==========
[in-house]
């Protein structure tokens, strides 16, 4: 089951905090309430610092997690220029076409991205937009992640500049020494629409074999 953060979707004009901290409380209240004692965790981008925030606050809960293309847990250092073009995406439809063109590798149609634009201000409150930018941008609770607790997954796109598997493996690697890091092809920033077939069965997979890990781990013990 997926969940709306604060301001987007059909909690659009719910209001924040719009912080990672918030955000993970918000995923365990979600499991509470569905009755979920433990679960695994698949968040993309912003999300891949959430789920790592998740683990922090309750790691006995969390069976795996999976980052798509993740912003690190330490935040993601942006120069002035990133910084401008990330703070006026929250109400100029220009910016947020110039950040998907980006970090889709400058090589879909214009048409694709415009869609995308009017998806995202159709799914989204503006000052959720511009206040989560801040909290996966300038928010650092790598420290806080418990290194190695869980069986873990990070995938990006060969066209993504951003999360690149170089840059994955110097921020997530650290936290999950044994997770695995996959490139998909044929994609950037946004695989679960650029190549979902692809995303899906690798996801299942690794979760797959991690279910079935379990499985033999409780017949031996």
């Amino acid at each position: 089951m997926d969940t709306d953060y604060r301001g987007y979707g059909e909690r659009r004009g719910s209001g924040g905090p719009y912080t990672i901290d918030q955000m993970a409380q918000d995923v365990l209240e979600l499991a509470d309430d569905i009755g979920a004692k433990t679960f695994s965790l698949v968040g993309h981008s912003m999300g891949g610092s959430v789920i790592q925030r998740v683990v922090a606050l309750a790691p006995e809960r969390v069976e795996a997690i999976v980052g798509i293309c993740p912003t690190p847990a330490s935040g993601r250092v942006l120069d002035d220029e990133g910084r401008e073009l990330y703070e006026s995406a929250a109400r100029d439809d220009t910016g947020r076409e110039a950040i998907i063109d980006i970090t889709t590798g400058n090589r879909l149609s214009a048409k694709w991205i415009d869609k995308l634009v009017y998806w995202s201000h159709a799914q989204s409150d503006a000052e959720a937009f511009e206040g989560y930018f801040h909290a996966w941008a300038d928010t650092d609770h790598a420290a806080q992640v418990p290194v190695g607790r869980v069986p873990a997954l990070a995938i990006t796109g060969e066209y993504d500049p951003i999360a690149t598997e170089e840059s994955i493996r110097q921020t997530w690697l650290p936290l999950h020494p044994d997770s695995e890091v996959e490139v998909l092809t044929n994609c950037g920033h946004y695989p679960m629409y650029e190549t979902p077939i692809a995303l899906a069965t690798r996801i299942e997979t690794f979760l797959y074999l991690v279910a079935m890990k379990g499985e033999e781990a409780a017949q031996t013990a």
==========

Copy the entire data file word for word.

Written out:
[in-house]
């Protein structure tokens, strides 16, 4: 089951905090309430610092997690220029076409991205937009992640500049020494629409074999 953060979707004009901290409380209240004692965790981008925030606050809960293309847990250092073009995406439809063109590798149609634009201000409150930018941008609770607790997954796109598997493996690697890091092809920033077939069965997979890990781990013990 997926969940709306604060301001987007059909909690659009719910209001924040719009912080990672918030955000993970918000995923365990979600499991509470569905009755979920433990679960695994698949968040993309912003999300891949959430789920790592998740683990922090309750790691006995969390069976795996999976980052798509993740912003690190330490935040993601942006120069002035990133910084401008990330703070006026929250109400100029220009910016947020110039950040998907980006970090889709400058090589879909214009048409694709415009869609995308009017998806995202159709799914989204503006000052959720511009206040989560801040909290996966300038928010650092790598420290806080418990290194190695869980069986873990990070995938990006060969066209993504951003999360690149170089840059994955110097921020997530650290936290999950044994997770695995996959490139998909044929994609950037946004695989679960650029190549979902692809995303899906690798996801299942690794979760797959991690279910079935379990499985033999409780017949031996």
């Amino acid at each position: 089951m997926d969940t709306d953060y604060r301001g987007y979707g059909e909690r659009r004009g719910s209001g924040g905090p719009y912080t990672i901290d918030q955000m993970a409380q918000d995923v365990l209240e979600l499991a509470d309430d569905i009755g979920a004692k433990t679960f695994s965790l698949v968040g993309h981008s912003m999300g891949g610092s959430v789920i790592q925030r998740v683990v922090a606050l309750a790691p006995e809960r969390v069976e795996a997690i999976v980052g798509i293309c993740p912003t690190p847990a330490s935040g993601r250092v942006l120069d002035d220029e990133g910084r401008e073009l990330y703070e006026s995406a929250a109400r100029d439809d220009t910016g947020r076409e110039a950040i998907i063109d980006i970090t889709t590798g400058n090589r879909l149609s214009a048409k694709w991205i415009d869609k995308l634009v009017y998806w995202s201000h159709a799914q989204s409150d503006a000052e959720a937009f511009e206040g989560y930018f801040h909290a996966w941008a300038d928010t650092d609770h790598a420290a806080q992640v418990p290194v190695g607790r869980v069986p873990a997954l990070a995938i990006t796109g060969e066209y993504d500049p951003i999360a690149t598997e170089e840059s994955i493996r110097q921020t997530w690697l650290p936290l999950h020494p044994d997770s695995e890091v996959e490139v998909l092809t044929n994609c950037g920033h946004y695989p679960m629409y650029e190549t979902p077939i692809a995303l899906a069965t690798r996801i299942e997979t690794f979760l797959y074999l991690v279910a079935m890990k379990g499985e033999e781990a409780a017949q031996t013990a």